Mr Cross stressed that apparently obvious measures are not always sustainable, when he said: “Green is not always black and white.” He added that it is necessary to question what ‘green’ actually means and what is used to achieve it.
Following a panel discussion in which the presenters took questions from the audience, a buffet lunch provided the delegates with a valuable networking opportunity.
Into the afternoon
The first speaker of the afternoon was Martin Heels – SATRA’s head of chemistry, who developed the subject ‘Controlling chemicals in the supply chain’. In his presentation, he identified why companies need to be aware of the chemicals used in their products, and how restricted substances lists, manufacturing substances lists and laboratory testing can be used to manage chemicals in the supply chain.
Iris van Wanrooij – programme manager, corporate social responsibility of EMMA Safety Footwear – discussed how a company can work towards a 100 per cent circular footwear production. She described how EMMA Safety Footwear sends its leather waste to be made into fertiliser, which not only saves the company money by avoiding having to dispose of it, but it is also better for the environment. Ms van Wanrooji recommended beginning such a circular system by asking the design team to choose recycled materials. She explained that the company prints a QR code on its labels to indicate where the materials are used, so that when worn shoes are accepted back, the materials they contain can be identified, after which they can be recycled. All this information is communicated to the consumer on the company’s website.
Founder of the Shoe Aid charity – Lee Todd – then drew attention to how in 2019 some four million children in UK were wearing the wrong sized shoes, and at least 200,000 people were homeless, yet over two million items of footwear are disposed of every week in the UK. During his presentation, Mr Todd urged UK shoe brand owners to work with Shoe Aid to help recycle its shoes. According to Mr Lee, food waste and plastic waste has been under scrutiny in recent years, and it is going to be fashion and footwear’s turn in 2020.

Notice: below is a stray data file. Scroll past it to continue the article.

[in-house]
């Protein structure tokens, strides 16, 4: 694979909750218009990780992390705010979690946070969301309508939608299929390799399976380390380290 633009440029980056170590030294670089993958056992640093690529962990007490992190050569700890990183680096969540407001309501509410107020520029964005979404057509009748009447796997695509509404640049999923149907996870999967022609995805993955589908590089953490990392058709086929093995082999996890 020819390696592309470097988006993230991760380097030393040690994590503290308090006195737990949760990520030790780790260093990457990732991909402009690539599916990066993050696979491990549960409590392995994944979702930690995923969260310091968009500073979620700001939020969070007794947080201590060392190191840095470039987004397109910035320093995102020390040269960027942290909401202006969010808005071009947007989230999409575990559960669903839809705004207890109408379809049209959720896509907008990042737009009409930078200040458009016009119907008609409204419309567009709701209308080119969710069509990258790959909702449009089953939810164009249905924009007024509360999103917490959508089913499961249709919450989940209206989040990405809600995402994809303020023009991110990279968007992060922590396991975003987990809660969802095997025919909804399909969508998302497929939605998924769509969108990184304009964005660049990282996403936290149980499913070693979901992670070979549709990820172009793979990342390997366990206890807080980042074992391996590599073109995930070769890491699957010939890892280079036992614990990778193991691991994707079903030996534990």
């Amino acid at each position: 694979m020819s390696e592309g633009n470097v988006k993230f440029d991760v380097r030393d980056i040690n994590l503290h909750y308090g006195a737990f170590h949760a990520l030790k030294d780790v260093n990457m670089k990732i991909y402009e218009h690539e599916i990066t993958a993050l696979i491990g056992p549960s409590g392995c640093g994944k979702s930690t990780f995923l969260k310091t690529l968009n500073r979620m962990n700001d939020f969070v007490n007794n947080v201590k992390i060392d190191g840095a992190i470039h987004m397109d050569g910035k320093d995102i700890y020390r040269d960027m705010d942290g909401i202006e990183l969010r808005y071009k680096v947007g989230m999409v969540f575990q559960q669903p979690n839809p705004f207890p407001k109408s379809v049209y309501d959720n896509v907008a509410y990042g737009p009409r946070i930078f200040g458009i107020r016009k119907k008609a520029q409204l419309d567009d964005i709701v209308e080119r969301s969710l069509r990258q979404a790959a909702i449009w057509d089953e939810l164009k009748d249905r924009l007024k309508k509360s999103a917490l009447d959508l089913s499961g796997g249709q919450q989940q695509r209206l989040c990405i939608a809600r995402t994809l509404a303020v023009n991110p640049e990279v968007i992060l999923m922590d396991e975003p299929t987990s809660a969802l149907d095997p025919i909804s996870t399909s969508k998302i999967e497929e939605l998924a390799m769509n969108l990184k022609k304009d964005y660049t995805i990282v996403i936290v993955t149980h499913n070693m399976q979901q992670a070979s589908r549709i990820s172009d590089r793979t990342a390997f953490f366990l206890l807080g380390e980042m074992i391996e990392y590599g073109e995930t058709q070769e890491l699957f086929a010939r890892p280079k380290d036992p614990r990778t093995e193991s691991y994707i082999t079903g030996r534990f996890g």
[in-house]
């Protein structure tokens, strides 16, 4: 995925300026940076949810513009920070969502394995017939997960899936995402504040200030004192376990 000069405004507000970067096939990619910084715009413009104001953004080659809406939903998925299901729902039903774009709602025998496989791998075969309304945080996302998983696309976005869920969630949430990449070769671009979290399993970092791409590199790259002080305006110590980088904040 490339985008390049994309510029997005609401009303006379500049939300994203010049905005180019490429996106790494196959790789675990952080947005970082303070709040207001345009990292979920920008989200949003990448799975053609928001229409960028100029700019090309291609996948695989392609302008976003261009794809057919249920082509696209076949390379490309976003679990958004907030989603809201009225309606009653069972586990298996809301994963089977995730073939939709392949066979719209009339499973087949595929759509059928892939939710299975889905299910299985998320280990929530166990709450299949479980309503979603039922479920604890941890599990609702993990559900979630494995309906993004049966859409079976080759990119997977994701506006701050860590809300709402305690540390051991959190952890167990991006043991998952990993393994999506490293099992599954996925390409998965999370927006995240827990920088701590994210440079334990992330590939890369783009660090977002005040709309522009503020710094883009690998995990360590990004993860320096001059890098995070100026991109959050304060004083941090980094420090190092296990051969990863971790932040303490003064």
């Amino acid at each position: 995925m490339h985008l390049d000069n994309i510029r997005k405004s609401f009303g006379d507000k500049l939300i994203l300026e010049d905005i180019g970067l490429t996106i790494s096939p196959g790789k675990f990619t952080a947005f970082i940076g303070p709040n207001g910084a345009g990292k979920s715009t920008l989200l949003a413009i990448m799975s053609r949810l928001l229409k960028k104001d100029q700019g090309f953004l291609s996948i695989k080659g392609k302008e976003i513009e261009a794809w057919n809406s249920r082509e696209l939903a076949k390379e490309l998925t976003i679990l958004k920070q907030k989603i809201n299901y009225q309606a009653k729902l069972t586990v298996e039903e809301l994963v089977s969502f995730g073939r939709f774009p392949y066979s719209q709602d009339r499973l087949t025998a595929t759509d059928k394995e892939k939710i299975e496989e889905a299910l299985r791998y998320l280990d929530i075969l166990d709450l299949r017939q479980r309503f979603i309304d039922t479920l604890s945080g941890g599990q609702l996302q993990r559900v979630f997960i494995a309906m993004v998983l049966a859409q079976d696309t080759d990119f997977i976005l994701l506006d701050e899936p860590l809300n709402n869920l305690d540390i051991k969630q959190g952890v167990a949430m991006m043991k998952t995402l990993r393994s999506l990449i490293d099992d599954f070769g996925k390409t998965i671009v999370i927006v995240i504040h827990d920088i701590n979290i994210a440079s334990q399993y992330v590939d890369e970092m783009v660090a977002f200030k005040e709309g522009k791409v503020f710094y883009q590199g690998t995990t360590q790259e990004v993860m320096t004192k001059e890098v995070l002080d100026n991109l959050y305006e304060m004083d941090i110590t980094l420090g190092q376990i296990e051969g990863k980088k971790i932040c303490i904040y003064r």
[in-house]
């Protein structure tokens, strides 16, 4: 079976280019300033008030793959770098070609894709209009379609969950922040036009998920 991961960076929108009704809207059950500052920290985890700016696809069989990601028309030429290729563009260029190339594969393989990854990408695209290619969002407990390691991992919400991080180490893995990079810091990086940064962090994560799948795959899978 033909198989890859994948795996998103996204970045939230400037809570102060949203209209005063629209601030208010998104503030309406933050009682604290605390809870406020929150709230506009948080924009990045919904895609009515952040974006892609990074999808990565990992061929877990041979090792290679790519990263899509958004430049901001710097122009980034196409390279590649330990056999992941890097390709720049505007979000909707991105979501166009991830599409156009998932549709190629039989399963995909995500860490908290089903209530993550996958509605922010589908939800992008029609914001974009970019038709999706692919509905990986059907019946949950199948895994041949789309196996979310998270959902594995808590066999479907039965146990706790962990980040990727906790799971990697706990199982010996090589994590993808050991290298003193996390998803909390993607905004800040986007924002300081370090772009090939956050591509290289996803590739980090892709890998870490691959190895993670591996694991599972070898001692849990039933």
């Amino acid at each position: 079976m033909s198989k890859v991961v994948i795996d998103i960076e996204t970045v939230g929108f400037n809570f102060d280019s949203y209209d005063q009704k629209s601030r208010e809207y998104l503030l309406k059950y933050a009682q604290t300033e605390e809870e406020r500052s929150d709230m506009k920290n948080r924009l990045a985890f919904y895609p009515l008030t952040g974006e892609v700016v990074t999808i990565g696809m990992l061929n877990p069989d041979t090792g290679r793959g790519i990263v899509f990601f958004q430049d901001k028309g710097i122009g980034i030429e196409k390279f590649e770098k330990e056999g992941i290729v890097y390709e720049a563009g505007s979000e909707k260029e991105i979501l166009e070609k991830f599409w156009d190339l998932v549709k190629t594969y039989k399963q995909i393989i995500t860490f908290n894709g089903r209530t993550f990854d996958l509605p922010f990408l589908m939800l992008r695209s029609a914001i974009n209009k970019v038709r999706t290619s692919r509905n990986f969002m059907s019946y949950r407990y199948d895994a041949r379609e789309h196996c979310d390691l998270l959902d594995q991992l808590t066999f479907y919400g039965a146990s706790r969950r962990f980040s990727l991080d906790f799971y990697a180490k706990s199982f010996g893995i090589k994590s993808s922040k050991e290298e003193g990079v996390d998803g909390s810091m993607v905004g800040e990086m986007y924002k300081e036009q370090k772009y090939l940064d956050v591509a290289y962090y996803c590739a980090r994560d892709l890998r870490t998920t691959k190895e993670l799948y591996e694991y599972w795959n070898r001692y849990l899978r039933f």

Sharon Reason – director of global packaging solutions, at L&E International – made the final presentation of the day on the subject of ‘The sustainable challenge’. In this part of the programme, she emphasised how a company can save money by changing the design of its packaging – for instance, by making it recyclable, going to a one-piece box instead of using two pieces, and changing from double corrugated card to a single corrugated version. Ms Reason left the audience with a question to ponder – “What happens when ‘less bad’ is not good enough?” The busy programme concluded with a final experts’ panel discussion.
Future actions were also mentioned – especially how SATRA can help members become more sustainable. In line with these plans, SATRA wants to hear from members to find out if focus groups to share best practice on topics such as packaging, reducing waste, and durability are a good idea. Please email firstname.lastname@example.org with your thoughts on this matter.
This first SATRA Sustainable Footwear Forum proved to be a great success. The final word can be from presenter John Hubbard: “It was refreshing that everyone in the room was able to be open and honest about the challenges that industries are facing in addressing the major sustainability and getting their message across.”
SATRA Sustainable Footwear Forums are also planned for China and the USA during 2020 and, following the feedback from these events, further initiatives will be planned by SATRA to facilitate the movement of the industry towards shared best practice in sustainability while maintaining the diverse range of products for the consumer.
The photograph at the top of this page shows Applied DNA Sciences managing director Tony Benson deliveing the keynote address on the subject of traceability and DNA tagging.
This article was originally published on page 6 of the January 2020 issue of SATRA Bulletin.